Light vehicle towing trailer regulations

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Trailer load safety
When loaded, the centre of mass of a drawbar trailer, including its load, must be in front of the centre of the axle group, to minimise trailer sway (see Figure B.9). This means that the trailer coupling should push down on the towbar, not exceeding the manufacturer’s ratings of the coupling and towbar.

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Lash

A simple rule is to select lashings whose combined lashing capacity is:

  • in the forward direction    =       twice the weight of load;
  • in the sideways direction =     the weight of load; and
  • in the rearward direction  =     the weight of load.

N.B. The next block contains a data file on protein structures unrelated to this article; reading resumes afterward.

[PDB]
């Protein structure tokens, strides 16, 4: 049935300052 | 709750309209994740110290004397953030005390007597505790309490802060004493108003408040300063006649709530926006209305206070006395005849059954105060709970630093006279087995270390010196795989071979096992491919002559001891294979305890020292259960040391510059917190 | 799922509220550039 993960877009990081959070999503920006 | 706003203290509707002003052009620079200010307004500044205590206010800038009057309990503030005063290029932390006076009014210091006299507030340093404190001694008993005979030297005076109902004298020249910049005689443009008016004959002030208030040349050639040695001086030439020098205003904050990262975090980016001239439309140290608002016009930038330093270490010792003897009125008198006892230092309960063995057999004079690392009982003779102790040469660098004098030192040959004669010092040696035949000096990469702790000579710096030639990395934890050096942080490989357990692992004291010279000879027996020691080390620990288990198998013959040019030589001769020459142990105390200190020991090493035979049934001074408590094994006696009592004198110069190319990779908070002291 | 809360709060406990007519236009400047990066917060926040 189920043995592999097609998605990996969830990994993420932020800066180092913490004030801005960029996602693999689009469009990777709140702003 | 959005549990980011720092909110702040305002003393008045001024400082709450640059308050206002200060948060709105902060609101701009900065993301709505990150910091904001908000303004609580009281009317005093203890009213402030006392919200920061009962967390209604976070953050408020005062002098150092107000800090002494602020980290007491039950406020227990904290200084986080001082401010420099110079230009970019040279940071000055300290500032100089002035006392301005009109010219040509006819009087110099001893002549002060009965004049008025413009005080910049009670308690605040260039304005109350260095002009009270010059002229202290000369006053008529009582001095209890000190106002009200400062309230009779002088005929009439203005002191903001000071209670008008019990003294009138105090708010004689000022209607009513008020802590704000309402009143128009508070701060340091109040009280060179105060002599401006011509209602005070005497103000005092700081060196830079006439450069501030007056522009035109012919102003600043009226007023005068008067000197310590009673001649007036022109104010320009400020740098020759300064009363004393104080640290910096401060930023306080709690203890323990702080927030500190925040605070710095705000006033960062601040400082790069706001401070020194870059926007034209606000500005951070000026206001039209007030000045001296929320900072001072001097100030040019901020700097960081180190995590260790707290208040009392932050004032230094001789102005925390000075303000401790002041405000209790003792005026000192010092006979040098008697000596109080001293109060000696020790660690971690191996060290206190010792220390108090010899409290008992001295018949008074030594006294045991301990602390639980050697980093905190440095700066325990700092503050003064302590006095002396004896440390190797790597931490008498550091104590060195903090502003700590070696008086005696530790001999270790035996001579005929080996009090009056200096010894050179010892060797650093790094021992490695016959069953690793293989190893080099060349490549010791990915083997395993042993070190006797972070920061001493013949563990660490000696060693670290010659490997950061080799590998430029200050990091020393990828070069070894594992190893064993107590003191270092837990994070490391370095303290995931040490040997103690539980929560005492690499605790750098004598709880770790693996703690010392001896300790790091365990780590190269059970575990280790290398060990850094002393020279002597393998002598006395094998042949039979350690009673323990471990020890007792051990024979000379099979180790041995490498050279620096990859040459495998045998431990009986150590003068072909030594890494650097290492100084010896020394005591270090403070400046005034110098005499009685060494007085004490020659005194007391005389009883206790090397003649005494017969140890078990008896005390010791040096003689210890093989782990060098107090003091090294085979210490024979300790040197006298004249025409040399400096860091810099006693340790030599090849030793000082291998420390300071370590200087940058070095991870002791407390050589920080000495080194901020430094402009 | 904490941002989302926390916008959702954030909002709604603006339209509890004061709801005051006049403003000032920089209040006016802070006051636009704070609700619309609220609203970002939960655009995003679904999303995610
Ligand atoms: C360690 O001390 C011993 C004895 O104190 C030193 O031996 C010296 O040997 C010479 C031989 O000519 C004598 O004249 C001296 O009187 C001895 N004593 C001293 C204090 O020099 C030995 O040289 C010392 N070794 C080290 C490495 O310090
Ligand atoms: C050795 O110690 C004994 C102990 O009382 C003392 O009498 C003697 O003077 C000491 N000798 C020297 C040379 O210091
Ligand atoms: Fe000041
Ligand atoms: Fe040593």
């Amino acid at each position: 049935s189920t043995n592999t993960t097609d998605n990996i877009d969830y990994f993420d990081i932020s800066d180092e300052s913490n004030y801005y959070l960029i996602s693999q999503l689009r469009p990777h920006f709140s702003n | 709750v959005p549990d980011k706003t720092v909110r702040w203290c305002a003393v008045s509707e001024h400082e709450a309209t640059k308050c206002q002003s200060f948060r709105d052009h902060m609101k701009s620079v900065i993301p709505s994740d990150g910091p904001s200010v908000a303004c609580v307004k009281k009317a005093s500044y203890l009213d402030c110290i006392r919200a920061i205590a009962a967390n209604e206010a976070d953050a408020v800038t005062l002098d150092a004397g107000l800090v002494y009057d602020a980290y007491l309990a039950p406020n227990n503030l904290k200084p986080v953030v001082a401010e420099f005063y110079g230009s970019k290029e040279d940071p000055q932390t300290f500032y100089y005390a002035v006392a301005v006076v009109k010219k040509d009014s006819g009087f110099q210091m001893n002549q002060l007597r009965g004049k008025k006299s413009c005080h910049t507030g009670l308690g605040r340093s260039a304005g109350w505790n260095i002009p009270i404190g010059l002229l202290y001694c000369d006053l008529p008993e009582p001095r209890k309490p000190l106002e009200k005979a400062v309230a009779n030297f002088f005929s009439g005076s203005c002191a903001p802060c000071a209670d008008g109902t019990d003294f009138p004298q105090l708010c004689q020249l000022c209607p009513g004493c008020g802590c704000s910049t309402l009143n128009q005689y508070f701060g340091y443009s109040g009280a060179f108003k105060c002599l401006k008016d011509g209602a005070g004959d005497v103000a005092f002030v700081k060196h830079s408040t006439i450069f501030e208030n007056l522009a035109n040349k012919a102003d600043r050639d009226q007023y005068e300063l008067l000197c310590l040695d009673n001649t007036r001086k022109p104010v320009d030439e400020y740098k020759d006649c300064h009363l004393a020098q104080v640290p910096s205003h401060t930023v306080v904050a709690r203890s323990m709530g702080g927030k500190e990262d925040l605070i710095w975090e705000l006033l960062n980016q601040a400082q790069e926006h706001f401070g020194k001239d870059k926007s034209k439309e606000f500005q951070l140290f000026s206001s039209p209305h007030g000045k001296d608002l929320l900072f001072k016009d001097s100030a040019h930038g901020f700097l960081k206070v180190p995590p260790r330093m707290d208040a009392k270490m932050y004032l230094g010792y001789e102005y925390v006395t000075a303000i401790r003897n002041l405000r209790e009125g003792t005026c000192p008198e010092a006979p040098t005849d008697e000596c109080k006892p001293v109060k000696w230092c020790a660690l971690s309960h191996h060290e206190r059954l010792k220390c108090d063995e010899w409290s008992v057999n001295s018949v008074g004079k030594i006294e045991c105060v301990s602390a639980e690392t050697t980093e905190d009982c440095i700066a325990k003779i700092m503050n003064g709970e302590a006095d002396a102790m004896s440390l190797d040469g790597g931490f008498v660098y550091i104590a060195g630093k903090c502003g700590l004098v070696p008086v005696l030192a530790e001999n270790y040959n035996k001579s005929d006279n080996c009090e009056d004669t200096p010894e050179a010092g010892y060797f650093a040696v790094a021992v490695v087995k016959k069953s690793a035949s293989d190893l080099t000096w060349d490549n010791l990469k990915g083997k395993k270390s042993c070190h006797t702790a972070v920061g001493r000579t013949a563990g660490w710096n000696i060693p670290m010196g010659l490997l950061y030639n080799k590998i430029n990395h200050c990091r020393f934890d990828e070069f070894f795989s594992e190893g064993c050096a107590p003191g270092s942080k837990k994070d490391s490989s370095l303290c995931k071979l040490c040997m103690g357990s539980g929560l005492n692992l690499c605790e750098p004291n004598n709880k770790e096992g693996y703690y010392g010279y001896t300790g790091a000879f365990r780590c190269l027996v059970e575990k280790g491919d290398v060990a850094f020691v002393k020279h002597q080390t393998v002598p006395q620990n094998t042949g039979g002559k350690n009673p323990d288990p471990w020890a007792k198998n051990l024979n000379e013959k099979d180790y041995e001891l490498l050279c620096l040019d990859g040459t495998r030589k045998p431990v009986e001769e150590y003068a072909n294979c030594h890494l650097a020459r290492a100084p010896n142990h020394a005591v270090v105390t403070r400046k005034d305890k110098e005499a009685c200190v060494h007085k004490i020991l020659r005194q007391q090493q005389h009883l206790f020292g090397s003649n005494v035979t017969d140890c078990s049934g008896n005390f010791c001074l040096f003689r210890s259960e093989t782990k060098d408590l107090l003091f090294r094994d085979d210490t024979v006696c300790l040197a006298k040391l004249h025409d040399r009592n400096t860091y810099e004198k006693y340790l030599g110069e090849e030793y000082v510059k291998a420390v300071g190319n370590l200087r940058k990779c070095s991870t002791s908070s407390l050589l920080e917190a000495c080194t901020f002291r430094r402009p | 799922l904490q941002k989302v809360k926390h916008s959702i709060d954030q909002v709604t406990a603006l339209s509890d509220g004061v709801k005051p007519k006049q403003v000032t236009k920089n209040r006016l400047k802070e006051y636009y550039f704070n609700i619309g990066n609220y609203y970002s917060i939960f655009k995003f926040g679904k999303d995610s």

This assumes the lashings are angled at less than 60 degrees to the appropriate direction of movement. However, lashings selected in this way will, in most cases, be stronger than necessary.

For example, to restrain a weight of 4 tonne (see Figure C.18) the following is required:

  • in the forward direction, two chains (C & D) which are angled at 60 degrees or less to the rearward direction each with a lashing capacity of 4 tonnes;
  • in the sideways direction, two chains (B & C or A & D) which are angled at 60 degrees or less to the sideways direction each with a minimum lashing capacity of 2 tonnes;
  • in the rearward direction, two chains (A & B) which are angled at 60 degrees or less to the forward direction each with a lashing capacity of 2 tonnes.

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For a complete guide on tie down a load on a small trailer or big trailer remains the same  following the NATIONAL TRANSPORT COMMISSION National Restraint Guide  you can never go wrong.

http://www.ntc.gov.au/Media/Reports/(E62BE286-4870-ED95-1914-1A70F3250782).pdf